As financial advisors here at JGUA, we pay close attention to new laws, regulations and government administration announcements as they may impact our client’s financial health. This includes the annual Social Security Administration update.

This year there are three updates that effect those currently receiving benefits, or plan to collect benefits this year.

  1. COLA: The biggest change announced was the Cost of Living Adjustment (COLA) for 2023. Those that began collecting benefits at full retirement age will see a 8.7% increase in their benefits for this year. (Although, early or delayed retirement effects the exact calculation of benefits.) While benefits may increase, the purpose of COLA is to help offset inflation and does not necessarily increase discretionary spending.


  1. Medicare Part B Premium Offset: It is very typical that if the cost-of-living increases, so does medical insurance premiums. As a result, in an average year Medicare recipients will see an increase in their Medicare part B premiums. Many recipients elect to pay for these premiums directly from their Social Security benefit. This often offsets any “benefit” the recipient may have from that year’s COLA. This year the Social Security Administration announced that the cost of the Medicare Part B Premium would not increase. In fact, the Medicare Part B premium decreased from $170.10/month to $164.90/month. As a result, those collecting Social Security and electing to pay for their premiums directly from their benefit will feel the full benefit of COLA in their wallet.


These two changes may have an impact on an individual’s monthly budget, especially in a situation when both spouses are receiving their Social Security benefits. When I am working with individuals in this stage of their life, I assist them with understanding their monthly cash flow to inform them on how these changes may impact them. My degree of involvement ranges from organizing my client’s monthly budget to sifting through bank statements to capture monthly spending habits.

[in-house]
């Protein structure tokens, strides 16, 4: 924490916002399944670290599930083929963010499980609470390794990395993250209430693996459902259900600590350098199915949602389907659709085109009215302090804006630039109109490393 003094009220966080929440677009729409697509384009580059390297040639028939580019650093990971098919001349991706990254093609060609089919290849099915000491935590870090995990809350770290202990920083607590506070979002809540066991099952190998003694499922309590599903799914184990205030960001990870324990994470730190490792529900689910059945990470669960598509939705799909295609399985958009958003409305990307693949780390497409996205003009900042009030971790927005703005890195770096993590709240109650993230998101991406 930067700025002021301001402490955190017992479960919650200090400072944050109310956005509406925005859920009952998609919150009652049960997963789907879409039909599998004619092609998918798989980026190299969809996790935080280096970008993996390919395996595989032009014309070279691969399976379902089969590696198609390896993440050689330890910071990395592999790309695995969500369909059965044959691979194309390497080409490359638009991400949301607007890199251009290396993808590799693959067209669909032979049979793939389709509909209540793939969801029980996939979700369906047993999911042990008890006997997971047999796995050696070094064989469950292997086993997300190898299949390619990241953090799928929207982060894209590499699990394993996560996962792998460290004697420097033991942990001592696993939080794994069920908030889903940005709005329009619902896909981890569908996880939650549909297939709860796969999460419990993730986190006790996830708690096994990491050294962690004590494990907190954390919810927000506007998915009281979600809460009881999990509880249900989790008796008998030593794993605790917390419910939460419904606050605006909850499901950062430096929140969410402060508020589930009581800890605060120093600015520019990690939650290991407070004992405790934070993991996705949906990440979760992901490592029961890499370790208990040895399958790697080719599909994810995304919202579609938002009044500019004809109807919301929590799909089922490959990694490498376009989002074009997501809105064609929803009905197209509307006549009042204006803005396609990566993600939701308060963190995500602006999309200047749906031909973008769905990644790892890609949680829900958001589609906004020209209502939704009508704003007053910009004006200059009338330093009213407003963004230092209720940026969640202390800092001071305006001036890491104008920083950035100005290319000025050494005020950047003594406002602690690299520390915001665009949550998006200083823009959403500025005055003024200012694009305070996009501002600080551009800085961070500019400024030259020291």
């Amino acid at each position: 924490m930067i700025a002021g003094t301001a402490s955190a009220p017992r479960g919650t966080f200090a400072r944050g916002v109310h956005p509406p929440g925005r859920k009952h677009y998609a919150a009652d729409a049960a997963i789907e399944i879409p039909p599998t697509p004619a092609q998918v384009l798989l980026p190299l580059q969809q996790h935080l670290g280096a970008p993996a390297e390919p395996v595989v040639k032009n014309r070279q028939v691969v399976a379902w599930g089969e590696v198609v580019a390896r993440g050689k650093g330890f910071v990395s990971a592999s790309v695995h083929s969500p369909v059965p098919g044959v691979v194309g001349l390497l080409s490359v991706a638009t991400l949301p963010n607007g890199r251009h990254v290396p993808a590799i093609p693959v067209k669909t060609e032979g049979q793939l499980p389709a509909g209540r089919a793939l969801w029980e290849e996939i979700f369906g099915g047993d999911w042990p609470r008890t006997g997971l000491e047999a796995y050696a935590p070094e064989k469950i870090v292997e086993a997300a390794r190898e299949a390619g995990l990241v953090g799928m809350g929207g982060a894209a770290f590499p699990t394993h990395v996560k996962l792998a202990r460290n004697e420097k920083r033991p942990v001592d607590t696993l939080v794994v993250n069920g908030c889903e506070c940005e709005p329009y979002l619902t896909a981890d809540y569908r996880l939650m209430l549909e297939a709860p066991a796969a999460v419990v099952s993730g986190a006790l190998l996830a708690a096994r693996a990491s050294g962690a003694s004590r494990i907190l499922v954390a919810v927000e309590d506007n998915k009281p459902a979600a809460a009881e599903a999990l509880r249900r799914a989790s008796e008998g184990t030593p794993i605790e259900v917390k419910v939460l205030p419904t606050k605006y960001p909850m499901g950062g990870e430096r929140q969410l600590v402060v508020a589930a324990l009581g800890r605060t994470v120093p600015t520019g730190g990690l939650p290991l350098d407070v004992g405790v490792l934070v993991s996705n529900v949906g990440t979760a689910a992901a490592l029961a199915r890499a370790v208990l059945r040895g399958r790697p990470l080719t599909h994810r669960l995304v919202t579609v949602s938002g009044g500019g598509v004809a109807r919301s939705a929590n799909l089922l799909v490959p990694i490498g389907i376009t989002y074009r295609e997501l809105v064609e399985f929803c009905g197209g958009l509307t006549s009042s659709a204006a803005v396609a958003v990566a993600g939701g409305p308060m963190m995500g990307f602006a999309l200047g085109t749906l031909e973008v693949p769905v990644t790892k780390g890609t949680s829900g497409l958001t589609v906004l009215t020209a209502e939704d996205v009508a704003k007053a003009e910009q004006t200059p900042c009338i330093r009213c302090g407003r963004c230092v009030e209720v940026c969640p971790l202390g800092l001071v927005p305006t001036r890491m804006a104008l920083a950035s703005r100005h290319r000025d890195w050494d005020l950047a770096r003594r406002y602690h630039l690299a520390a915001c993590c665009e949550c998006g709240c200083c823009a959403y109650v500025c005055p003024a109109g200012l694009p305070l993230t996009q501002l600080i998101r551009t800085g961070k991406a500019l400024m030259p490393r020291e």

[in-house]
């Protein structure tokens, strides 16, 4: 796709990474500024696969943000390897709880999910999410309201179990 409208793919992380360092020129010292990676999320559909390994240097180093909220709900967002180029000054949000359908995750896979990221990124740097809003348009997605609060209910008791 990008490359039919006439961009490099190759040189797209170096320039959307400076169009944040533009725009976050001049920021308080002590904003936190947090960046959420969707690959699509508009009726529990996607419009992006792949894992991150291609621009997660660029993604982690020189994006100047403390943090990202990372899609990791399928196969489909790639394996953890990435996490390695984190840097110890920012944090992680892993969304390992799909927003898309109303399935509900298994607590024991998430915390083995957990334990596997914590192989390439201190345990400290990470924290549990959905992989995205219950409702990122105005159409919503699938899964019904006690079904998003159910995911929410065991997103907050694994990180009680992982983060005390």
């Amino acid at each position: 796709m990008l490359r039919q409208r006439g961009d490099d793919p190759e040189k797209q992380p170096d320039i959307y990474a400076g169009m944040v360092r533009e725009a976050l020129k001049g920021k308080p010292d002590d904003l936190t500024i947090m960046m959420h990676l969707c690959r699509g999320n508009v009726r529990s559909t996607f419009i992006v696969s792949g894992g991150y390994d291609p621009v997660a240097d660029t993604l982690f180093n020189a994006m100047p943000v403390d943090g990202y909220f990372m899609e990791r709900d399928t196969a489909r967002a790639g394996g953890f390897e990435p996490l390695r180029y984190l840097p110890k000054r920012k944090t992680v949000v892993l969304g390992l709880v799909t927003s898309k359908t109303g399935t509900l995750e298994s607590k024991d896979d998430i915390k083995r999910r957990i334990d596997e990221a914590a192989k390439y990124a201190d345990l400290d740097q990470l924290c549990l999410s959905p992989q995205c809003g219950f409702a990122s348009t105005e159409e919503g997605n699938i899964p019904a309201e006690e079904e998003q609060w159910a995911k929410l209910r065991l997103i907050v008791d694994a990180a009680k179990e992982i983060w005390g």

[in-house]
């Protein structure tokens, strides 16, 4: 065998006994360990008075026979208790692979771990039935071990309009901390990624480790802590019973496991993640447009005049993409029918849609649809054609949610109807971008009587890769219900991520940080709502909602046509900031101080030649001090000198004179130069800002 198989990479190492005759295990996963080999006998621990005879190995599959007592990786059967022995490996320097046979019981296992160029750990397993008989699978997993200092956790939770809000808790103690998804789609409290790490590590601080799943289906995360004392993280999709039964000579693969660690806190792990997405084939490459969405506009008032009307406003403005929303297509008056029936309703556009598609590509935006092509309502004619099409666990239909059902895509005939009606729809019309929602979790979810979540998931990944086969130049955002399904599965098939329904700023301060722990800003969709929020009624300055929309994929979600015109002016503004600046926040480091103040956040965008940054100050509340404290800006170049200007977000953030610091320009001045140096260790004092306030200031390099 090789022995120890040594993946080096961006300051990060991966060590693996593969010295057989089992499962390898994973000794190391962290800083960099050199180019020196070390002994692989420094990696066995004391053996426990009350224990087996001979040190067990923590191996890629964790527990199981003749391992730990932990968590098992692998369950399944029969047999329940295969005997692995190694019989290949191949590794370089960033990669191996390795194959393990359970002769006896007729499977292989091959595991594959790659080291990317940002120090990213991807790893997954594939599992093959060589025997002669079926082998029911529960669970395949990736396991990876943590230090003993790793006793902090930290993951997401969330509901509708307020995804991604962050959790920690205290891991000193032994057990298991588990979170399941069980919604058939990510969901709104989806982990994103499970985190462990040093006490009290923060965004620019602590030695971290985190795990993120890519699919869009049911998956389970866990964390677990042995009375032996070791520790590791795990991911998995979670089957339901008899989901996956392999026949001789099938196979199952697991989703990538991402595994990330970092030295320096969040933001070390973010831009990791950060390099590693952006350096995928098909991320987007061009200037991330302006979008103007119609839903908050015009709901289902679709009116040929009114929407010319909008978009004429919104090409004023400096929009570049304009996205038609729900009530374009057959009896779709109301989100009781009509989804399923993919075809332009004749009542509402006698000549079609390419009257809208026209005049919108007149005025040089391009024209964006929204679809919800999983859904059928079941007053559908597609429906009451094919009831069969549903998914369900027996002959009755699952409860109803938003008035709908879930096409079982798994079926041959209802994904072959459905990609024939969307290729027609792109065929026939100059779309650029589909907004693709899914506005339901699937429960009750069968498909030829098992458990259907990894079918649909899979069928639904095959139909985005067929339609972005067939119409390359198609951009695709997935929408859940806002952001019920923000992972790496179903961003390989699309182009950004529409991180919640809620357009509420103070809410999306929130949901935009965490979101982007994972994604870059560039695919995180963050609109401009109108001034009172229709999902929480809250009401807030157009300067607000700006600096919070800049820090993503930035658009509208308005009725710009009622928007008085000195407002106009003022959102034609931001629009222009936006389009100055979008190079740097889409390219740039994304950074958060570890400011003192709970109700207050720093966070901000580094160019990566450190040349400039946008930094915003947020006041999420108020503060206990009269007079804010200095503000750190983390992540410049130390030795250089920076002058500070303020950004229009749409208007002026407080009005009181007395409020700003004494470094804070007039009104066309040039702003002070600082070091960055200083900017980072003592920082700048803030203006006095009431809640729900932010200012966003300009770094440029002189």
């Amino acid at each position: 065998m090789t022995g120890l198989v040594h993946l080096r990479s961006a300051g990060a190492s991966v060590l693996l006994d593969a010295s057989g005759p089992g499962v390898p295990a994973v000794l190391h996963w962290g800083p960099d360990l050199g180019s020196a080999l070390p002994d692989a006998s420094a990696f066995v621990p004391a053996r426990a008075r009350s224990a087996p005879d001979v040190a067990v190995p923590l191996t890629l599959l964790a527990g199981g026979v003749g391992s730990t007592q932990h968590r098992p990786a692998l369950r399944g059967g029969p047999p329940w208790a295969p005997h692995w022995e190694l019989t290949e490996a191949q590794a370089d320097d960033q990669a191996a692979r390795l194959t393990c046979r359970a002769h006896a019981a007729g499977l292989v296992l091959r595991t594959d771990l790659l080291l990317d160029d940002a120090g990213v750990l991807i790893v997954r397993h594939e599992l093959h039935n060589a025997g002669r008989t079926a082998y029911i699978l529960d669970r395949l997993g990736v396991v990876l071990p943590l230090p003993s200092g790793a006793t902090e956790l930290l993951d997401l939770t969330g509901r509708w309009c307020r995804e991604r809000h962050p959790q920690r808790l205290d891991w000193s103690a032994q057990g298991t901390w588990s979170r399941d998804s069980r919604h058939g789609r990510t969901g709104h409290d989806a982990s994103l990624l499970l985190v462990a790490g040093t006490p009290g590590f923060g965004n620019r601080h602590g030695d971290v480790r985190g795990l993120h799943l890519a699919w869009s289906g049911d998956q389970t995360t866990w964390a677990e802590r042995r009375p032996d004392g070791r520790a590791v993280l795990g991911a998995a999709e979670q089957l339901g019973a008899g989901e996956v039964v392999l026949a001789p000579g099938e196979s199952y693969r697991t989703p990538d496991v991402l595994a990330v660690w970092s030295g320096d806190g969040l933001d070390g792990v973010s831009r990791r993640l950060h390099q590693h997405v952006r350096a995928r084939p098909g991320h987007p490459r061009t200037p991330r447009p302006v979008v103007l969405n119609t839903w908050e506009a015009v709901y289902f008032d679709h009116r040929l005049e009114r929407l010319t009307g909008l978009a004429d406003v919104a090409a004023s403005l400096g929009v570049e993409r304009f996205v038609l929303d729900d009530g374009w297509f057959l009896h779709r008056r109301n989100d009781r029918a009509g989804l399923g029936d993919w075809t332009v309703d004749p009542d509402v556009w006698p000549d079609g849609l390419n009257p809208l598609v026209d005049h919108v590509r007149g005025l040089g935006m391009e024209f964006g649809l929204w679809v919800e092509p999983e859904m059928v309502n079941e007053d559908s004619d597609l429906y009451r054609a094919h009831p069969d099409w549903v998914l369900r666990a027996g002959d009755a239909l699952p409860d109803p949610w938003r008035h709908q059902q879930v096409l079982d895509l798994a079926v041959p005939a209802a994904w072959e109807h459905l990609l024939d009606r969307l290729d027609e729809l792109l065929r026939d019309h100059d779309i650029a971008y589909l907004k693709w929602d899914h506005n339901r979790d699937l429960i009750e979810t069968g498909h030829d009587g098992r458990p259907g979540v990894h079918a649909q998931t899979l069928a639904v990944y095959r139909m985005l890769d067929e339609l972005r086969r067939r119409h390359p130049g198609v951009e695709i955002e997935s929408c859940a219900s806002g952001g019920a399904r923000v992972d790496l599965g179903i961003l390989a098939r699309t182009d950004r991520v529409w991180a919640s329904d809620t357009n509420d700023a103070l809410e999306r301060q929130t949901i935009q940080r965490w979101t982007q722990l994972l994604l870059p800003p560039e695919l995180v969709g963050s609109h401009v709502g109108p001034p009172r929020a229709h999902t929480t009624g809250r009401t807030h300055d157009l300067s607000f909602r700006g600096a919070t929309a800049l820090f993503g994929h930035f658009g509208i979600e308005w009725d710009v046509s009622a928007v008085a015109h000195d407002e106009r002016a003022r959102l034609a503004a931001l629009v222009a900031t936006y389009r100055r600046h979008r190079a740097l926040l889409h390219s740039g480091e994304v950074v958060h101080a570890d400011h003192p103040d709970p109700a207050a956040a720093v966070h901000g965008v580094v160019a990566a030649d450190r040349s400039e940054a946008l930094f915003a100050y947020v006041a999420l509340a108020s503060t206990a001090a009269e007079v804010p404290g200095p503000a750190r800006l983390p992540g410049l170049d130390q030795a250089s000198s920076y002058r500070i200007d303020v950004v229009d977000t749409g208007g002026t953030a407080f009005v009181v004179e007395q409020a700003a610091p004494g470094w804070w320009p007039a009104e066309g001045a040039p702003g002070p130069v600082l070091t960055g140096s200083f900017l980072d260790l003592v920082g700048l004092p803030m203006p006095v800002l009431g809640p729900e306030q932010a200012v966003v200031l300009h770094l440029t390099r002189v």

1. Work Income Threshold: A common topic when discussing Social Security is the impact receiving Social Security benefits while working has on their total withholding. Those that decide to work while collecting Social Security while under their Full Age of Retirement must be aware of the Social Security work income threshold. For every two dollars in annual work income exceeding the work income limit, one dollar of benefits will be withheld. In 2023 the work income threshold increased from $19,560 to $21,240. The work income threshold only applies to the individual collecting benefits, and therefore is not imputed on the spouse if the Social Security benefit recipient is married. If this update does apply to you, be sure to work closely with your advisor to ensure you are not running afoul with these rules.


If you have any questions about the recent Social Security Administration updates and want to learn more on how to optimize your Social Security benefits, reach out to our team here at JGUA by calling 1 (800) 936-3785 or by email at [email protected]. – Someone is always here for a chat!